Do Psychologists Think It's Okay to Lie?
Although parents teach children from an early age not to lie, research suggests that telling a lie now and then may have a functional purpose in life. When observing work, social groups and even family interactions, psychologists have repeatedly found that the truth can sometimes set you back.
Not only that, but lying is more common than you might expect. A 1996 study led by Dr. Bella DePaulo showed that people lie an average of twice per day. Over the course of a week, we lie to roughly one out of every three people with whom we talk to one-on-one.
Society can reward little white lies.
Like it or not, we've created a world where telling the truth does not always get you ahead, and discerning truth from fiction is exceedingly difficult. Lies can actually make it easier to get along with the people around you, evidenced by study results showing that people regularly lie for others' benefits.
DePaulo found that it's quite common for people to lie for no other reason than to make others feel comfortable. Women do this far more often than men, who were found to lie more in order to improve their own reputations. In fact, a conversation between two men typically involves eight times as many lies about themselves than about anything else.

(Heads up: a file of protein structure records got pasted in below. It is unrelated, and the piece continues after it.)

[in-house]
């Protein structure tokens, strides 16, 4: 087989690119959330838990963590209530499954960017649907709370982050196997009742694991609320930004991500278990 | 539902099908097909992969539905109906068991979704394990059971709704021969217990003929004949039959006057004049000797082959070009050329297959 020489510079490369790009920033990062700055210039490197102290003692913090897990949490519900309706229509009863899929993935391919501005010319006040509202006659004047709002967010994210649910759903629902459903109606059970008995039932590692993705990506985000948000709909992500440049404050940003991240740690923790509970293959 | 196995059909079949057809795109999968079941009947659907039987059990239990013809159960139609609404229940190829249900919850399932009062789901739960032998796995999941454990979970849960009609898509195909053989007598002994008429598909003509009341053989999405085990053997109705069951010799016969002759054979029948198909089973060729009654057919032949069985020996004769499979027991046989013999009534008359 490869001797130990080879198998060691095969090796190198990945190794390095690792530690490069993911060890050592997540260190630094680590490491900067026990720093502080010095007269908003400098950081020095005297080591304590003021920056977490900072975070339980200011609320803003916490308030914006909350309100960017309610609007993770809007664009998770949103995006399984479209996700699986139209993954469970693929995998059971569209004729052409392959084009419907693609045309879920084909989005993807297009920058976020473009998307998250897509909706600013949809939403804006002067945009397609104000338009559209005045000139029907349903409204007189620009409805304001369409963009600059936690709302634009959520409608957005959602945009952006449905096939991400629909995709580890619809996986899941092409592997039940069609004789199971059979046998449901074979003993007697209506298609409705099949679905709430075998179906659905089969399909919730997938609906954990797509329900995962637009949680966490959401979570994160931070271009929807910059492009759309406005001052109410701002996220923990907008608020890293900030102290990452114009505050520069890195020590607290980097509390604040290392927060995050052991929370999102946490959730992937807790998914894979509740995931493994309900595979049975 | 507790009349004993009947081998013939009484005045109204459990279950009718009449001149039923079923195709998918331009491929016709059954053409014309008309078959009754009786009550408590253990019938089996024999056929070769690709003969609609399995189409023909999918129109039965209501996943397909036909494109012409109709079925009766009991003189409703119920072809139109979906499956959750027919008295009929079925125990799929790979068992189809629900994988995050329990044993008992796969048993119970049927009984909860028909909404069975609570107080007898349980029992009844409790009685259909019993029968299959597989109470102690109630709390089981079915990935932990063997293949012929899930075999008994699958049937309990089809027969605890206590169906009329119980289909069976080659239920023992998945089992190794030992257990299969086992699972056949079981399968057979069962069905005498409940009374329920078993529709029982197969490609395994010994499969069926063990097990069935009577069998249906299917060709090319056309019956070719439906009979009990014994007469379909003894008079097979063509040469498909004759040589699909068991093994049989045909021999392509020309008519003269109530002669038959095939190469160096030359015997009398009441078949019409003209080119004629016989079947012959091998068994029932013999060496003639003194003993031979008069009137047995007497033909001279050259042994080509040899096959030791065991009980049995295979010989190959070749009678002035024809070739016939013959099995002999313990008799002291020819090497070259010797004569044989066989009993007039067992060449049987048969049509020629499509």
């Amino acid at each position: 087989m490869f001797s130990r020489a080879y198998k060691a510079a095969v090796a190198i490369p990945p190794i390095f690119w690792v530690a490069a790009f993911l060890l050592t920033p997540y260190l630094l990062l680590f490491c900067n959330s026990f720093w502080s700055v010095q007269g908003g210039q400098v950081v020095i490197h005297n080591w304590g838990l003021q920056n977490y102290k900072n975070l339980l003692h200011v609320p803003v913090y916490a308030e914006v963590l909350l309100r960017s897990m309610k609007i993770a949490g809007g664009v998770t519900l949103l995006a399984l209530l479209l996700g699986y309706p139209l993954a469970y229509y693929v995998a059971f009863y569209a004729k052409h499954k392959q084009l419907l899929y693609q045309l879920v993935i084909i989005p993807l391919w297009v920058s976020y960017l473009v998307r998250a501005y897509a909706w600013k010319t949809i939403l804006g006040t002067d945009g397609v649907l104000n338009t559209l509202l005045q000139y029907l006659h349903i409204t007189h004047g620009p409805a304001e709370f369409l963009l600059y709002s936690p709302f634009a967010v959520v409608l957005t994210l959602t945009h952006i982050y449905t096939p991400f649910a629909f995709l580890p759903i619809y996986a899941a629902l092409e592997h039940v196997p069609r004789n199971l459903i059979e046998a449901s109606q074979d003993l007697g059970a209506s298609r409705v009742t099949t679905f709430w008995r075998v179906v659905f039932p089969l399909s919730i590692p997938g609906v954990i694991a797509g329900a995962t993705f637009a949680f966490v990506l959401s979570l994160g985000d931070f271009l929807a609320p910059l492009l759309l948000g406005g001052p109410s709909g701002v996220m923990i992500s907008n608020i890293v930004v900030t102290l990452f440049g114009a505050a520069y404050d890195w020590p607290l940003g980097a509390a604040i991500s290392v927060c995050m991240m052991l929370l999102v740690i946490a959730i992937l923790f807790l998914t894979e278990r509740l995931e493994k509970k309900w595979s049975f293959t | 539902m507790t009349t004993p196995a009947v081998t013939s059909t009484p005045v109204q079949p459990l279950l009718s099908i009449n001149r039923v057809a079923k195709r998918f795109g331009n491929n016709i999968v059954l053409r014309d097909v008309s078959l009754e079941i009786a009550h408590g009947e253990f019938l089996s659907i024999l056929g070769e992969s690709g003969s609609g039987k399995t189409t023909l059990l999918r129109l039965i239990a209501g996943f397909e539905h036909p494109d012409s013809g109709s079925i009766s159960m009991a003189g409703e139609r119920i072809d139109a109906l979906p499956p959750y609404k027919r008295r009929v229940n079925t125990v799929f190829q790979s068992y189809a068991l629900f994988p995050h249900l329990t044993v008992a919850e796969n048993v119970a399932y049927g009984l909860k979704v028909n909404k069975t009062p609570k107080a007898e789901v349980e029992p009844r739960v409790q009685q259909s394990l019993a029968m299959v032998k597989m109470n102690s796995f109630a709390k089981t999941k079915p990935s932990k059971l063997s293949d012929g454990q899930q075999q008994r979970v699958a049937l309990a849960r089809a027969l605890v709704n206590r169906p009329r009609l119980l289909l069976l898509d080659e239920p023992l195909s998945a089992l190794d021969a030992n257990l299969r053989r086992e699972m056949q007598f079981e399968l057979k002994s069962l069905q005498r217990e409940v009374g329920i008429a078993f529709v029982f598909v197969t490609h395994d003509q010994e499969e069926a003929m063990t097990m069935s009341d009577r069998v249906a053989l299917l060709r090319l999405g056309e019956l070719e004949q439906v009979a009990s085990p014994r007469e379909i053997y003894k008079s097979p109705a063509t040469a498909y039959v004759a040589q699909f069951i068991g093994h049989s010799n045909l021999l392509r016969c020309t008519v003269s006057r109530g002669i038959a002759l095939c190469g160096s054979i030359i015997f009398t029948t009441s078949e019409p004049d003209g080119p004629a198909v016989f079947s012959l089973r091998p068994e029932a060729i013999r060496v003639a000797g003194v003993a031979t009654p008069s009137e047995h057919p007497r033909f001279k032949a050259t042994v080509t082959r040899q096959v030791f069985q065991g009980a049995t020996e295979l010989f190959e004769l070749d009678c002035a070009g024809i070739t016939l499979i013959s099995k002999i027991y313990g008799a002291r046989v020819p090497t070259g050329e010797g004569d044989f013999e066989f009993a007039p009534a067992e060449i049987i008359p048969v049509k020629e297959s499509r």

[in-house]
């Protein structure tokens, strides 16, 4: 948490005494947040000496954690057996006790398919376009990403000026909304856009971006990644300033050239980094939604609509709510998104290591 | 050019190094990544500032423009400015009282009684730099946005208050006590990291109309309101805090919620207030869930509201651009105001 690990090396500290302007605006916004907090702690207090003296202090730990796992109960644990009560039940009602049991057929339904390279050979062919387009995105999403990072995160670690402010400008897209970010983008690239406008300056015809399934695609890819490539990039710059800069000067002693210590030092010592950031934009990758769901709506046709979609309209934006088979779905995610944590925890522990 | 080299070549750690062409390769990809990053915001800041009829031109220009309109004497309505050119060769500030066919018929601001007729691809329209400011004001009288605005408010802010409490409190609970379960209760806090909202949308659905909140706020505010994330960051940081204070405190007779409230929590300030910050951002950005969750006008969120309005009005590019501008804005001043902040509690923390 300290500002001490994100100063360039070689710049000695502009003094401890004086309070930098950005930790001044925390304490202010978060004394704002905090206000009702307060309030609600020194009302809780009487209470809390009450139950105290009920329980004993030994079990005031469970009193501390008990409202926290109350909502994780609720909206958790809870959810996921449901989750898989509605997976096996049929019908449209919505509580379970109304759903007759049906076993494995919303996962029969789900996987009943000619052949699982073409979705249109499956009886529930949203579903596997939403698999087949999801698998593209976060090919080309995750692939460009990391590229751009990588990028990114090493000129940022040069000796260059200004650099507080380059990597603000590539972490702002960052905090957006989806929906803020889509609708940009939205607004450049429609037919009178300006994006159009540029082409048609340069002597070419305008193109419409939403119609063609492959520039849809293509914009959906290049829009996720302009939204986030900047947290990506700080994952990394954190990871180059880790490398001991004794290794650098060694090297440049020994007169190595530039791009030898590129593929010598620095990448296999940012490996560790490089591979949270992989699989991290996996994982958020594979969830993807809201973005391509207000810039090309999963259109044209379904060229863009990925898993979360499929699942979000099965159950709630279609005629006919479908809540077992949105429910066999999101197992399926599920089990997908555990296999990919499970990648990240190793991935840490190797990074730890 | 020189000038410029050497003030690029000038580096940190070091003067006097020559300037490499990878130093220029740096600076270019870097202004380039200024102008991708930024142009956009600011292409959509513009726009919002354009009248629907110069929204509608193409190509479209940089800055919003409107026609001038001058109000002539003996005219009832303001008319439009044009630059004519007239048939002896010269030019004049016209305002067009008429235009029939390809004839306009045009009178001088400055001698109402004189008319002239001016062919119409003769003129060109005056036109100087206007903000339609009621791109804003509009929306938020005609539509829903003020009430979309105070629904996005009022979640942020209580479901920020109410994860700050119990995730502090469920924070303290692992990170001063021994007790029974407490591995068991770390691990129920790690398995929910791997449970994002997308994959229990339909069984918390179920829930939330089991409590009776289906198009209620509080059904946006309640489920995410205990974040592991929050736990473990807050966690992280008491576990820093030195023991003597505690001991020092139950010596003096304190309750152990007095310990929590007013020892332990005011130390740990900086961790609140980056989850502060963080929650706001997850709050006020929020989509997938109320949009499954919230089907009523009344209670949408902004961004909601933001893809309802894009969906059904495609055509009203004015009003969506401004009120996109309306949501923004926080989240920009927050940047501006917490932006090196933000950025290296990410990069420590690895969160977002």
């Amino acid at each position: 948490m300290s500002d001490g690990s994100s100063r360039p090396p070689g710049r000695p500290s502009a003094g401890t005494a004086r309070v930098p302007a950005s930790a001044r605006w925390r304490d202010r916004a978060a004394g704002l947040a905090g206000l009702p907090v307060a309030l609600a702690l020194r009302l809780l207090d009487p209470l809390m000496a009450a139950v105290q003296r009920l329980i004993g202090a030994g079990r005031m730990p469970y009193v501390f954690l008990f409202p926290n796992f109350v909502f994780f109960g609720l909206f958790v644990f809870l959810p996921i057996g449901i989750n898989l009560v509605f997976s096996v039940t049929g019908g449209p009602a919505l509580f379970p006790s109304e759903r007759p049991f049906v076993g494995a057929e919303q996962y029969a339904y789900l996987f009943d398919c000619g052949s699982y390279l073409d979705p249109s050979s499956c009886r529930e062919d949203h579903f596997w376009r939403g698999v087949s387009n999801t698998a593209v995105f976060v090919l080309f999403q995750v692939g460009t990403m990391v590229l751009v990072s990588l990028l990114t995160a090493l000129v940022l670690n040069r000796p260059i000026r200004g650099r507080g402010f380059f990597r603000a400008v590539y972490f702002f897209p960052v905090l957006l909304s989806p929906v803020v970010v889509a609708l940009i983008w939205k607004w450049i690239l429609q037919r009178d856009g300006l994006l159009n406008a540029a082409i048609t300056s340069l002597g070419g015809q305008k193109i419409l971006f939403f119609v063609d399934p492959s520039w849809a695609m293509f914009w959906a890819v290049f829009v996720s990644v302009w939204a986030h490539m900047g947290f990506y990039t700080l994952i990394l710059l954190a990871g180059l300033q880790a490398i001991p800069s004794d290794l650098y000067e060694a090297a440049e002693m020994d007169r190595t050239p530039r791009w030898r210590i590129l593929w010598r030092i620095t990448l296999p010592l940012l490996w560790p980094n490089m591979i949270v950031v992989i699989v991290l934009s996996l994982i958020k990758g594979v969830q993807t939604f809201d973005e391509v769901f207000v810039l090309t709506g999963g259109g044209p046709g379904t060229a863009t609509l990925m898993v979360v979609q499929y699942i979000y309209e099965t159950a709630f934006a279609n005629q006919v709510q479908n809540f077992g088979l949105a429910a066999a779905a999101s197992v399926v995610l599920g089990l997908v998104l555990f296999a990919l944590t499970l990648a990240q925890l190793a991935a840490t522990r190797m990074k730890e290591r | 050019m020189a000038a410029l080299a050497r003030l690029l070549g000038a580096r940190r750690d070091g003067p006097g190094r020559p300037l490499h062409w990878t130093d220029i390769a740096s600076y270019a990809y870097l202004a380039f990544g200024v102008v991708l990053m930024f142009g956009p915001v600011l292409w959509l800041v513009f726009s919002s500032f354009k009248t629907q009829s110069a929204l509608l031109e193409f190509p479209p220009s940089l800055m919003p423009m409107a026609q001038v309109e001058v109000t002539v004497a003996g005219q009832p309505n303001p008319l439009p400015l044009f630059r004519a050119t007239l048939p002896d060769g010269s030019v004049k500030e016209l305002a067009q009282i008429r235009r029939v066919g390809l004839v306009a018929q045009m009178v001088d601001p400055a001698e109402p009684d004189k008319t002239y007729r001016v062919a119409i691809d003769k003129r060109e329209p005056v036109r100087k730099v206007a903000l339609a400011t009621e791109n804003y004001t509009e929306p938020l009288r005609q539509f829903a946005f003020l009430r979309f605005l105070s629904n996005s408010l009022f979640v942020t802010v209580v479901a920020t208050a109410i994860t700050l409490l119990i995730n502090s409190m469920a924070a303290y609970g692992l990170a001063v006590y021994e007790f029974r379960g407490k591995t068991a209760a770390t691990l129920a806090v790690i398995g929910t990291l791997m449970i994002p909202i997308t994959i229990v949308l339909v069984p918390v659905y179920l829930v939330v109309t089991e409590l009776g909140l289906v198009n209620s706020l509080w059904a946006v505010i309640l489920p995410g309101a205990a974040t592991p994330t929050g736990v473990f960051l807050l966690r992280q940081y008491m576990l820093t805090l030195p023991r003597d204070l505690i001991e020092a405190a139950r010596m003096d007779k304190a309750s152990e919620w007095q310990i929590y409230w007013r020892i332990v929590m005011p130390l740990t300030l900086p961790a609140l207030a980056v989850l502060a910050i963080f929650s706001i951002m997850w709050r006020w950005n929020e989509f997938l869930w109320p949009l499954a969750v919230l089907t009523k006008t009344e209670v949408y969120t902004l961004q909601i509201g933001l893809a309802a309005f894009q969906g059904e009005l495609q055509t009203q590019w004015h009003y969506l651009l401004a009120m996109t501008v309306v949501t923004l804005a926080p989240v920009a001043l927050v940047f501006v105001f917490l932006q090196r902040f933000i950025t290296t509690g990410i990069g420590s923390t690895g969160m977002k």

Even people who are told little white lies benefit from the lies. A study published in the April 2012 edition of the Journal of Consumer Research demonstrated that people who were lied to were later treated with more kindness and generosity. It's not that we don't know we're lying; we know, and many times we feel badly enough to let it influence our future behavior.
Detection is difficult.
Despite shows like Lie to Me making it seem easy to discern the truth, most people can't pick up on the difference between honesty and deception. Misconceptions have made this all the more difficult, as people who're consciously lying often do things they're expected to do while telling the truth.
Charles Honts, a psychology professor at University of Idaho, Boise, explained that most people do three things when they're trying to come across as honest: look their conversation partner in the eye, stay calm and blink infrequently. However, there are just as many people who naturally do the opposite when they lie, so people trying to guess someone's guilt or innocence in a conversation are generally wrong half of the time.
Why so many lies?
The ease with which we can mislead one another and the prevalence of lying make dishonesty an element of our society that is not to be ignored. Is lying necessary, however, to succeed? It's hard to tell if that's really the motivation behind most lies, and repeated or major lies can certainly come back to haunt you in your professional and personal life. Instead, evidence overwhelmingly suggests that we lie more for others and for the sake of everyone getting along--instead of getting ahead.